A U.S. subsidiary of state-owned China Petroleum & Chemical Corp., or Sinopec, is suing PDVSA, the Venezuelan state oil company, in a U.S. court, the Financial Times reported Dec. 7.
Sinopec's U.S. subsidiary is suing PDVSA for $23.7 million plus punitive damages over a May 2012 contract to supply steel rebar for $43.5 million. Court documents reveal that half of the bill remains unpaid, said the FT.
Sinopec in September 2013 agreed to invest $14 billion in a Venezuelan oilfield as part of a package of Chinese investments and loans worth more than $62 billion to Venezuela between 2007 and 2016, the FT said, citing the China-Latin America Finance Database of the Inter-American Dialogue, a think tank.
As oil prices fell and production at PDVSA dropped, Venezuela's debts mounted.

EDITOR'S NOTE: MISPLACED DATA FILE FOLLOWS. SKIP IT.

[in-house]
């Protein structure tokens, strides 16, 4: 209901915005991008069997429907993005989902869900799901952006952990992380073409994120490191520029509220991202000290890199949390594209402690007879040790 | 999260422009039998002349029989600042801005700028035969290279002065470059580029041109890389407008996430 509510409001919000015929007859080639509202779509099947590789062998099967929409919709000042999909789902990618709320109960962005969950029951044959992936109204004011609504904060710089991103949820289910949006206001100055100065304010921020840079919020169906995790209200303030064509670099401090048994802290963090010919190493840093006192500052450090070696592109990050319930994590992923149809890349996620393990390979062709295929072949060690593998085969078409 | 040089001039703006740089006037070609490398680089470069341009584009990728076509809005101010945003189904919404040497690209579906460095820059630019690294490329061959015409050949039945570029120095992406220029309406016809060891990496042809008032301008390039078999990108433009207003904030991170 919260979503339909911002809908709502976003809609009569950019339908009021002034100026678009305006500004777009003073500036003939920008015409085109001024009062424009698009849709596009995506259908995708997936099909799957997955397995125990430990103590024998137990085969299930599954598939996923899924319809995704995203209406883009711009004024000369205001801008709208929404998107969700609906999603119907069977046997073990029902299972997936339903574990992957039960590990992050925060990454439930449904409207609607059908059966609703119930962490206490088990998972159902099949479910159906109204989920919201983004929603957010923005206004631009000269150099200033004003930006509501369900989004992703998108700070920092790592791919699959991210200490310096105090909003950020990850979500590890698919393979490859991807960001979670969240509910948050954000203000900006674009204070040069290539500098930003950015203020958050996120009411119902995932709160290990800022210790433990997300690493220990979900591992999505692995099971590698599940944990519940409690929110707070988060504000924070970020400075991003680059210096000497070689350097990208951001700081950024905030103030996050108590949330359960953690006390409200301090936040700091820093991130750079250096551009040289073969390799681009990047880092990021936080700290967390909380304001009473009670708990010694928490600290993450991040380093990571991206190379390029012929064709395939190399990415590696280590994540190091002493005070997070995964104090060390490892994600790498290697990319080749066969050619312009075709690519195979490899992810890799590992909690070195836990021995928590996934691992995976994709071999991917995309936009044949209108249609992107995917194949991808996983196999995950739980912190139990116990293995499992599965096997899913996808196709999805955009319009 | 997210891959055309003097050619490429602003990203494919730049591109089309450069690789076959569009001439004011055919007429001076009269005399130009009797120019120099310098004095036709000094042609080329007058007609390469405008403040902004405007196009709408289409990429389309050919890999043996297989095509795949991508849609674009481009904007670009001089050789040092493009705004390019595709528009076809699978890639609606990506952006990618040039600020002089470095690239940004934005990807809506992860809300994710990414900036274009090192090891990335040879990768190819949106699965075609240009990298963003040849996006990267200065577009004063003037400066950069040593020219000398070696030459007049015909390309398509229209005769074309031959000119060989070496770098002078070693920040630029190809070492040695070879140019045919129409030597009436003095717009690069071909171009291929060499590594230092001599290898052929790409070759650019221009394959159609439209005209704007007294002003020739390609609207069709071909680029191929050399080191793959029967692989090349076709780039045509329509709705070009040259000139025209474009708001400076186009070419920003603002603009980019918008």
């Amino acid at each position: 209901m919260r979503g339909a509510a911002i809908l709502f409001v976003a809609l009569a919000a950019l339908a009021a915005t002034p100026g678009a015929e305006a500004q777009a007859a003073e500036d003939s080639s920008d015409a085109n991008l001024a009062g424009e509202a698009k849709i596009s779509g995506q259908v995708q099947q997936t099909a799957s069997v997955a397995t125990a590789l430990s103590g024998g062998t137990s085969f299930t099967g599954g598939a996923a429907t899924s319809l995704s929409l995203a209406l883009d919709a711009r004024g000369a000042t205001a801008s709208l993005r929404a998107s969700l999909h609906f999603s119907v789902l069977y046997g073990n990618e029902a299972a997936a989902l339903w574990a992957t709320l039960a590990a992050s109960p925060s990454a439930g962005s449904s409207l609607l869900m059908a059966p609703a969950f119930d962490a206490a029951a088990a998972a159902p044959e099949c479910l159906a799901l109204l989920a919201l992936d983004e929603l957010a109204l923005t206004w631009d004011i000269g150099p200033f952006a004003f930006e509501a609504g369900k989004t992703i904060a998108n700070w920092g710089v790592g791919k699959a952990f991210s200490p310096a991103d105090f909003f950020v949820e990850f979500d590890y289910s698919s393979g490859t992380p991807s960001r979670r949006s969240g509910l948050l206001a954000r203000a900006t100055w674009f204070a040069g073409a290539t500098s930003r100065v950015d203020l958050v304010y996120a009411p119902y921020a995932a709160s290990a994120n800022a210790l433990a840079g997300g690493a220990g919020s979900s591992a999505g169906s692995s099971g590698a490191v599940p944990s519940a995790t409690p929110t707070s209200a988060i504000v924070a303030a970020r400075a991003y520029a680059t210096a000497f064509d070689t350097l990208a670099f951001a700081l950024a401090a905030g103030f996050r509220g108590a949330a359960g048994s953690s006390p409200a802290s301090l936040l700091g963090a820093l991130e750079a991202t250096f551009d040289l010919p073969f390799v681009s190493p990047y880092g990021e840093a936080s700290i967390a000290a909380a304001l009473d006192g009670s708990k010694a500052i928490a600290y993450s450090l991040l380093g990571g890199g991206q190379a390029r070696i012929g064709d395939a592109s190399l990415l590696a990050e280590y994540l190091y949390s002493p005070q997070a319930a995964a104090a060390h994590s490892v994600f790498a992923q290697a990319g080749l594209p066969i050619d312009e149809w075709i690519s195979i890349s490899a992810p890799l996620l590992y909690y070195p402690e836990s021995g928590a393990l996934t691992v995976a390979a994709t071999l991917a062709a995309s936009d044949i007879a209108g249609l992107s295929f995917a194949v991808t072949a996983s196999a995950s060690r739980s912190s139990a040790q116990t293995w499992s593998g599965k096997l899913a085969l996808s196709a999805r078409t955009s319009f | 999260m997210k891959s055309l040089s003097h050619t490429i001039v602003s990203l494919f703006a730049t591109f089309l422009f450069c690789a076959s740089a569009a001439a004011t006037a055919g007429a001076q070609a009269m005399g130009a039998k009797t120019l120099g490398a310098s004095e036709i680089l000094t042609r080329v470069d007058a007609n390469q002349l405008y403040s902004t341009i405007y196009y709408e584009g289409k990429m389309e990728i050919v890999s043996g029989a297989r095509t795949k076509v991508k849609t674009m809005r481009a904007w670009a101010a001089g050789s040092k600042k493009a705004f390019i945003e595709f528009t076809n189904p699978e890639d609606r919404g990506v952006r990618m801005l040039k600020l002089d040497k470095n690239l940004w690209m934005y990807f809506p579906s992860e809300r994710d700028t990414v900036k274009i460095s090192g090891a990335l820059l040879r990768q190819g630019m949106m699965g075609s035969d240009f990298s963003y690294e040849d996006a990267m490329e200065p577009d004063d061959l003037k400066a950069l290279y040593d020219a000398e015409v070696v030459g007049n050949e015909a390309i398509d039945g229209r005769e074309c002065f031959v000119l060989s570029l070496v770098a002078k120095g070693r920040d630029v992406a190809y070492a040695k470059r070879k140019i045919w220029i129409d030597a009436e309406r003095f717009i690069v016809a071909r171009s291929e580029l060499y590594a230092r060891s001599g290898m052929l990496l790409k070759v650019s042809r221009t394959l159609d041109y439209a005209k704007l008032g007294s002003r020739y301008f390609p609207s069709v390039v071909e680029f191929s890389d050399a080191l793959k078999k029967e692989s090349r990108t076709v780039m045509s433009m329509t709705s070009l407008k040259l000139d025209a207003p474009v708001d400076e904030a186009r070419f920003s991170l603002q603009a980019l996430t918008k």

Beijing agreed in 2016 to renegotiate its loans to Venezuela to keep up payments to bondholders. The latter kept up its repayments in the form of oil but still failed to comply.
PDVSA's financial statements revealed Venezuela shipped 505,000 barrels of oil a day to China worth $5.8 billion in 2016, a drop from $8.3 billion in 2015 and $14.4 billion in 2014.
Sinopec now accuses PDVSA of using "an undercapitalized shell with the sole purpose of preventing Sinopec from having a remedy" whereby its behavior "constituted intentional misrepresentations, deceit, and concealment of material facts."
Russia is now the only external creditor willing to support Venezuela, said the FT. In November, Russia agreed to restructure $3.15 billion of Venezuela's debt.
Sinopec's lawyers declined to comment and PDVSA could not be reached, said the FT.